The obesogenic effect of the chemical BPA for humans is still under debate while animal studies commonly reported correlation between perinatal exposure to BPA and metabolic disorders throughout life. However, the mechanisms by which BPA exposure leads to diabetes and obesity are not understood yet. Recent data suggested that the immune system, by promoting inflammation, is closely linked to metabolic diseases and obesity developments14,15,16. These observations of a close relationship between immune and metabolic status lead to an emerging field of research named “immunometabolism”28. It became clear that low-grade inflammation is a key feature of obesity and T2D by the fact that the excess of pro-inflammatory cytokines impairs cellular insulin signalling29,30,31,32,33,34. Both innate and adaptive immune cells contribute to metabolic disorders. In the gut, CD4+ T cells contribute to immunity by differentiating into various subsets, notably inflammatory (Th17/Th1) and regulatory cells (Treg), Th17 cells being the most abundant CD4+ T cells in mucosal tissues35,36,37. They secrete isoforms of IL-17 and/or IL-22, which confer protection against fungi and pathogenic bacteria. BPA’s role in the occurrence of metabolic disorders associated with inflammation remains unclear while a consensus exists that the perinatal period is a critical window for BPA exposure imprinting immune system development and function for life8,9,18,19,20. The gut microbiota plays also a crucial role in the development of obesity and diabetes, and its relationship with the immune system makes it a great point of interest. Moreover, it is admitted that male mice are more affected by diabetes and obesity than in females38,39. In this report, we performed a longitudinal study of male mice perinatally-exposed to BPA to better understand the chronological order of appearance of immunologic, microbial and metabolic disturbances at adulthood (PND45) and at ageing (PND170).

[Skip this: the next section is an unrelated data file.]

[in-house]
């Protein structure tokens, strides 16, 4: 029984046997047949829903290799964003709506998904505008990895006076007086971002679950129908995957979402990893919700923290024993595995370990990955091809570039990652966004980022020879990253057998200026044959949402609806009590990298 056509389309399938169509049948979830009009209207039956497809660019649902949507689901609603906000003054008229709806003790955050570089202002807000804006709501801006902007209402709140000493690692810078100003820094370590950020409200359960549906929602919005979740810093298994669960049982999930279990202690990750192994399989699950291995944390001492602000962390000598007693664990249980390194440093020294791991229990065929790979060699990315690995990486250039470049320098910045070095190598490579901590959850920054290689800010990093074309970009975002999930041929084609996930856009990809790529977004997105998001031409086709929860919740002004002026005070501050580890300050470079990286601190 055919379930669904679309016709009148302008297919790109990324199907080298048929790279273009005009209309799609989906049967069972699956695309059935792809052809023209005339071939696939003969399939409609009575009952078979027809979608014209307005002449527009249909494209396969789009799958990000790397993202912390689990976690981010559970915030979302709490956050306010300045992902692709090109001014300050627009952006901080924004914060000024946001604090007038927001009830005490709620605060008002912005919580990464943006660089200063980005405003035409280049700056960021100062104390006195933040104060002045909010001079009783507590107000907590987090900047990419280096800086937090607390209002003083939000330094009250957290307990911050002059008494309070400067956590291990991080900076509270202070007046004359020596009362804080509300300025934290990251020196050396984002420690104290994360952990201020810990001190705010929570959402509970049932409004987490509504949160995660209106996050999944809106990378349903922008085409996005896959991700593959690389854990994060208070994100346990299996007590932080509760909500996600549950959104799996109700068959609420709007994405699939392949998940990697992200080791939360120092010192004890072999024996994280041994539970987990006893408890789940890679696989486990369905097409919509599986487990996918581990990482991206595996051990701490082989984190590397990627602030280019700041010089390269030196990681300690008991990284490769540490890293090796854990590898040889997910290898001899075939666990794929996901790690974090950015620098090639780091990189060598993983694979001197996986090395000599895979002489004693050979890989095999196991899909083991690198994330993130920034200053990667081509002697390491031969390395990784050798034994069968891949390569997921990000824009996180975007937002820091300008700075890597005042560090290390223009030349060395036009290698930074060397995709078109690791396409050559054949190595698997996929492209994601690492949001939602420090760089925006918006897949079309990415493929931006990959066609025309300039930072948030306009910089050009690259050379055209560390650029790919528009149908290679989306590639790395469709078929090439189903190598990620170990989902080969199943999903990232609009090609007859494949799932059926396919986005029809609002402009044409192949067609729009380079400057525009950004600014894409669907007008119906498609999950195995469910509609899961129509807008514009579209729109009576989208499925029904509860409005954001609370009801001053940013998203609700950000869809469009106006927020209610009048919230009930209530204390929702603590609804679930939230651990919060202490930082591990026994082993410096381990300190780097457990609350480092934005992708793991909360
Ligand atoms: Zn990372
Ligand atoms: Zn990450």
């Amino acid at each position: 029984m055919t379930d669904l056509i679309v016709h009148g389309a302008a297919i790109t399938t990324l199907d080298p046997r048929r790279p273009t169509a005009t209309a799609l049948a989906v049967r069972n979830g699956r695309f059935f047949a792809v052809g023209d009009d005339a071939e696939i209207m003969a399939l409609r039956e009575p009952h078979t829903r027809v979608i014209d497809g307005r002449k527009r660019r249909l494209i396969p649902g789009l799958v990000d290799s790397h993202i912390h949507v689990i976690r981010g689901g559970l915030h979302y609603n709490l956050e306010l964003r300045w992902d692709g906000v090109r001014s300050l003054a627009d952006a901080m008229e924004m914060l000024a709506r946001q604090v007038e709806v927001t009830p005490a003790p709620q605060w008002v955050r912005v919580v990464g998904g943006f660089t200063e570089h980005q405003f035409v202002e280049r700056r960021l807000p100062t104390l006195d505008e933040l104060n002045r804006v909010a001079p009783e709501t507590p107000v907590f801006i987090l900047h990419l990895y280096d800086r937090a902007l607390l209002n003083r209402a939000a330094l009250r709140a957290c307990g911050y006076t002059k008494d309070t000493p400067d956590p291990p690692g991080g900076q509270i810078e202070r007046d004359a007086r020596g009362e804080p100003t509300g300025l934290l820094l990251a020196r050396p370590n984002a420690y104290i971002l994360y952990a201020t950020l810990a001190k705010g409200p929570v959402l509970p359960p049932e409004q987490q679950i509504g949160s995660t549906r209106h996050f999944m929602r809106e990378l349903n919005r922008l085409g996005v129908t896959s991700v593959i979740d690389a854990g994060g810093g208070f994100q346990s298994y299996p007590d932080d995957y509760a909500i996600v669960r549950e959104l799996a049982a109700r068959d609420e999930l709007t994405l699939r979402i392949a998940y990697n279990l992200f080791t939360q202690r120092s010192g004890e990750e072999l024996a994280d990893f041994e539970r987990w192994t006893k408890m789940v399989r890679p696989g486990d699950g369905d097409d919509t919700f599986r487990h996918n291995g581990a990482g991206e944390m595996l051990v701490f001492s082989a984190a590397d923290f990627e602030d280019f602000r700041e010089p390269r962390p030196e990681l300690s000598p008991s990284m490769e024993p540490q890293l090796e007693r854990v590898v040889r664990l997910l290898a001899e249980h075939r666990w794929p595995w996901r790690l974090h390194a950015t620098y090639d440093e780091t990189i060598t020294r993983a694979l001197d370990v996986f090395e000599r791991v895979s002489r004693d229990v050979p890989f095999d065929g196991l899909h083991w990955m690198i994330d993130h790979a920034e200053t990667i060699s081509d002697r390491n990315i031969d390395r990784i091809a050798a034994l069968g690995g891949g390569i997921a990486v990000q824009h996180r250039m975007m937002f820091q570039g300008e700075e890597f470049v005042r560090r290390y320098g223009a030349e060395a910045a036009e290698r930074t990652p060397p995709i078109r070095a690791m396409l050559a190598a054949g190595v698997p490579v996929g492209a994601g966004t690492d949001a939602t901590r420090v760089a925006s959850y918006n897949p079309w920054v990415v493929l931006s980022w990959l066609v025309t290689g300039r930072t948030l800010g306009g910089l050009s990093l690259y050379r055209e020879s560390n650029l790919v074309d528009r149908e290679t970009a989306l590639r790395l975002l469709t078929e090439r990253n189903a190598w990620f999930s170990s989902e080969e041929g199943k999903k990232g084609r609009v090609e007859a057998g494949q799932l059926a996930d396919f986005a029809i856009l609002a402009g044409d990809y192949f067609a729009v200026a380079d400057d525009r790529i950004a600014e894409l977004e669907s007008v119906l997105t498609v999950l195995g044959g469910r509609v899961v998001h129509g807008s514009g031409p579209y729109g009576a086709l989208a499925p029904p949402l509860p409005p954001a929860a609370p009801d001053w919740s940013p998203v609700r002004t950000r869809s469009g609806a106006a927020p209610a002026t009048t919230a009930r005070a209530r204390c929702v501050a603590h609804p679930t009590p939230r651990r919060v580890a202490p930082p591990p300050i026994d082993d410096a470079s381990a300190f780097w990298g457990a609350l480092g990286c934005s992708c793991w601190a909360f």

Firstly, we confirmed the obesogenic impact of in utero and early life exposure to BPA at a dose of 50 µg/kg body weight (BW)/day, which is 100 times below the current no observed adverse effect level (NOAEL, 5 mg/kg BW/day), in male mice. In our study, young mice perinatally exposed to BPA were leaner and exhibited less perigonadal WAT than vehicle offspring, which have been already reported in other studies40,41. However BPA mice recovered rapidly to a normal weight that drifted into an increased body and gWAT weight compared to vehicle offspring. Intolerance to glucose and decreased insulin sensitivity was observed in young and elder mice perinatally exposed to BPA. Indeed, the observed decrease QUICKI in BPA offspring at PND160 reflects their greater insulin resistance42. Similar metabolic disorders have been described in BPA-exposed animals8. We could not associate this obese phenotype with pancreatic inflammation whatever the age of mice. Nevertheless, a recent study showed that BPA exposure is associated with an increase in pancreatic β-cell proliferation in early life but not at PND120; the authors explain that an excess of insulin signalling during early life may contribute to impaired glucose tolerance during adulthood40. Interestingly, we provide evidence that perinatal exposure to BPA leads to metabolic disorders and obese phenotype in association with gWAT inflammation via M1 macrophages infiltration in ageing offspring, as observed in obese humans15,16. Similar results were obtained in ex vivo culture of bone marrow differentiated macrophages from C57BL/6 mice and cultured in presence of BPA43. In our study, the M1 macrophages infiltration is associated with IL-17 overexpression in gWAT. This finding is concordant with studies showing tight correlation between IL-17 inflammation in WAT and obesity44,45. All these results confirm the obesogenic effect of perinatal exposure to BPA in offspring mice, with close characteristics to human obese phenotype, hence validate our in vivo model to study the chronological development of immune and gut microbiota imbalance associated with this phenotype.